These are primarily economic explanations, but social factors may aggravate the economic trends. Law professors Frank Buckley and Margaret Brinig, studying the rise in bankruptcy filings from 1985 to 1991, conclude that changes in social norms explain some of the variation in filings over time and among districts. Filing rates, they find, are higher in regions with weaker social networks, as measured by such variables as intercounty migration, membership in a mainline religion, and the share of divorced residents.
Increased mobility and divorce, however, do not mean that the social stigma surrounding bankruptcy has disappeared. Careful studies find little evidence that the rise in bankruptcies has eroded a general sense of responsibility to pay debts. To the contrary, some evidence suggests a persistent reluctance to choose bankruptcy. Economist Michelle White, examining the balance sheets of American households, finds that roughly 15 percent of them would benefit from filing, compared to the 1 percent who actually did file last year. An even larger share of households would benefit if they acted strategically to shift assets from nonexempt to exempt bankruptcy categories. Evidently, it still takes a calamity to break the legal and social contract that credit entails.
There may be an erosion of social sanctions against people who declare bankruptcy. But that is just as likely to be a consequence of higher filing rates as a cause. If a friend or relative files, it becomes harder to think of bankrupt debtors as deviants.
The socioeconomic signs point to a continued surge of default on debts, many of which will tip into bankruptcy. Of late, there has been an expansion of the numbers of people at high risk for default and ultimately bankruptcy. These include compulsive gamblers, uninsured drivers, and perhaps most important, individuals with no, or minimal, health care insurance. Economists Ian Domowitz and Robert Sartain examined 1980 bankruptcy records and find that even small amounts of uninsured medical debt substantially raise the probability of someone's filing for bankruptcy. Medical debt in excess of 2 percent of income results in a propensity to file which is twenty-eight times that of the average household. The extent of health coverage, moreover, has diminished in the years since the records they studied, leading Domowitz to speculate that perhaps one-third of bankrupt individuals currently could be filing on the basis of medical debt alone.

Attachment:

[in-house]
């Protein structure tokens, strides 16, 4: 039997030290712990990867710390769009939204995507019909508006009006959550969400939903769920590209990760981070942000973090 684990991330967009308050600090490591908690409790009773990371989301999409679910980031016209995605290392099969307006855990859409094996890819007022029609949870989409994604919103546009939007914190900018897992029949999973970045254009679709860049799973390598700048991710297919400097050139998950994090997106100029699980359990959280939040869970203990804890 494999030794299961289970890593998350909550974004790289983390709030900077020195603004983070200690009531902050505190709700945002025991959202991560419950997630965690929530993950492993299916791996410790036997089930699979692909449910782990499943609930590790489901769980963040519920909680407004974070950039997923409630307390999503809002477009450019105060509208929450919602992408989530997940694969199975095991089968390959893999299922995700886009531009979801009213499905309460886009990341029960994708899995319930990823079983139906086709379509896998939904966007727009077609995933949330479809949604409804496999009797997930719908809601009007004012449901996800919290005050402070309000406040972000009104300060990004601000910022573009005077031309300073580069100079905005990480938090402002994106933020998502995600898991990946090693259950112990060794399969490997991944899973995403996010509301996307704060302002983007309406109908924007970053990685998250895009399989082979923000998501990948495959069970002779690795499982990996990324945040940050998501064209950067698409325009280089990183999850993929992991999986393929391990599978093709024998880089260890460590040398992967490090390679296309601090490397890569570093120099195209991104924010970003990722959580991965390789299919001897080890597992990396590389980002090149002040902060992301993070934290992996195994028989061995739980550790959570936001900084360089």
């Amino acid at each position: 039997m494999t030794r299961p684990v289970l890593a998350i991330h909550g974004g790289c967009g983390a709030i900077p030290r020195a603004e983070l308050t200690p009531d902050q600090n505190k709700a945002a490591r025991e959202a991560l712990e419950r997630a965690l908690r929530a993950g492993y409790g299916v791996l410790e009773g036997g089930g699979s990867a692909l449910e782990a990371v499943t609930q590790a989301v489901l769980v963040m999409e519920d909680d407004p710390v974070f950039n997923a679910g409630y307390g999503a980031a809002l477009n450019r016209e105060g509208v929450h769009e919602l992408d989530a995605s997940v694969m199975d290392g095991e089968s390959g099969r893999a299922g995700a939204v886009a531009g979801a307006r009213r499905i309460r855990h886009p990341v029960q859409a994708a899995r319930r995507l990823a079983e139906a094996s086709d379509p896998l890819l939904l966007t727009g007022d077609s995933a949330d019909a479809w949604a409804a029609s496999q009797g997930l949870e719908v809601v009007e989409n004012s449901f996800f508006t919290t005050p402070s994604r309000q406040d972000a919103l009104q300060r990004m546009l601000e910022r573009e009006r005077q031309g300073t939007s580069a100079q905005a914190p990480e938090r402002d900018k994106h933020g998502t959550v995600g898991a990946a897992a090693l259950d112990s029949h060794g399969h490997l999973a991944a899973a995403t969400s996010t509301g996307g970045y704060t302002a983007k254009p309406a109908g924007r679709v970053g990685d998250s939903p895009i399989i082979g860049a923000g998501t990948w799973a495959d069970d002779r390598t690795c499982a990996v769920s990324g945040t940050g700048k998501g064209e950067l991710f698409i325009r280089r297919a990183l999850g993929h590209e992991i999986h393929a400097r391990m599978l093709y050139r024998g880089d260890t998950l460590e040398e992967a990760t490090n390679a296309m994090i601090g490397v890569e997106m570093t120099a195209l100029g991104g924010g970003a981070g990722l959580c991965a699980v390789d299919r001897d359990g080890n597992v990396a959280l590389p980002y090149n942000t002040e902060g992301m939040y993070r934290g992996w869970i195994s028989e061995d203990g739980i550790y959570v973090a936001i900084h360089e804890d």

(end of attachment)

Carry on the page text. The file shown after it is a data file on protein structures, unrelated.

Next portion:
Strange as it may sound, there is an optimal level of bankruptcy in a society based on a flexible or volatile employment system, a limited social safety net, and entrepreneurial risk taking. Buying a house, a car, furniture, or a vacation is commonly accepted behavior, and generally requires credit. Yet borrowers are subject to shocks they can't control. Since we can't buy explicit insurance against such shocks, bankruptcy fills that need. It is the end game of delinquency, a time when creditors can't get much more out of the debtor. Lenders, moreover, wouldn't make as much money if they extended credit only to people who are certain not to default.
Whether we are above the optimal level is not clear. Without doubt, many of the people who file have overspent and mismanaged their finances. This has led a growing chorus in the credit industry and the legal system to advocate Chapter 13 repayment as a more responsible route than Chapter 7 discharge. Their moral argument motivates current legislation that would disallow Chapter 7 for most filers and force them into Chapter 13.
Many debtors presented with the choice of Chapter 7 or 13 also find the notion of repayment attractive. They typically are ashamed about their situation, would like to repay at least some of their debt, and exhibit classic debtor's optimism They tend to underestimate their expenses and the future risks associated with credit. So if the local legal culture promotes Chapter 13, debtors will be influenced accordingly. "Many debtors do not choose a chapter with full understanding of the alternatives and their consequences," writes law professor Jean Braucher.
This might not be such a bad deal, except for the result Two-thirds of Chapter 13 plans fail before, usually long before, repayments are complete. No one knows exactly what happens to these debtors after their plans fail, but the consensus guess is that most refile under Chapter 7, while the others are subject to creditors' claims once again. As for the ethical dimension of honoring one's debts, some bankruptcy scholars and practitioners raise a parallel concern of equal importance the debtor's obligation to family, to rebuilding their lives through a fresh start. Once that is accomplished, the debtor always has the opportunity to repay debts on his or her own.
The weight of evidence shows that bankruptcy filers have grown poorer and that the increased usage of Chapter 13 repayment plans is neither completely voluntary nor very successful. Given these trends, there's little empirical basis for sharp restrictions on the debtor's chance for a fresh start.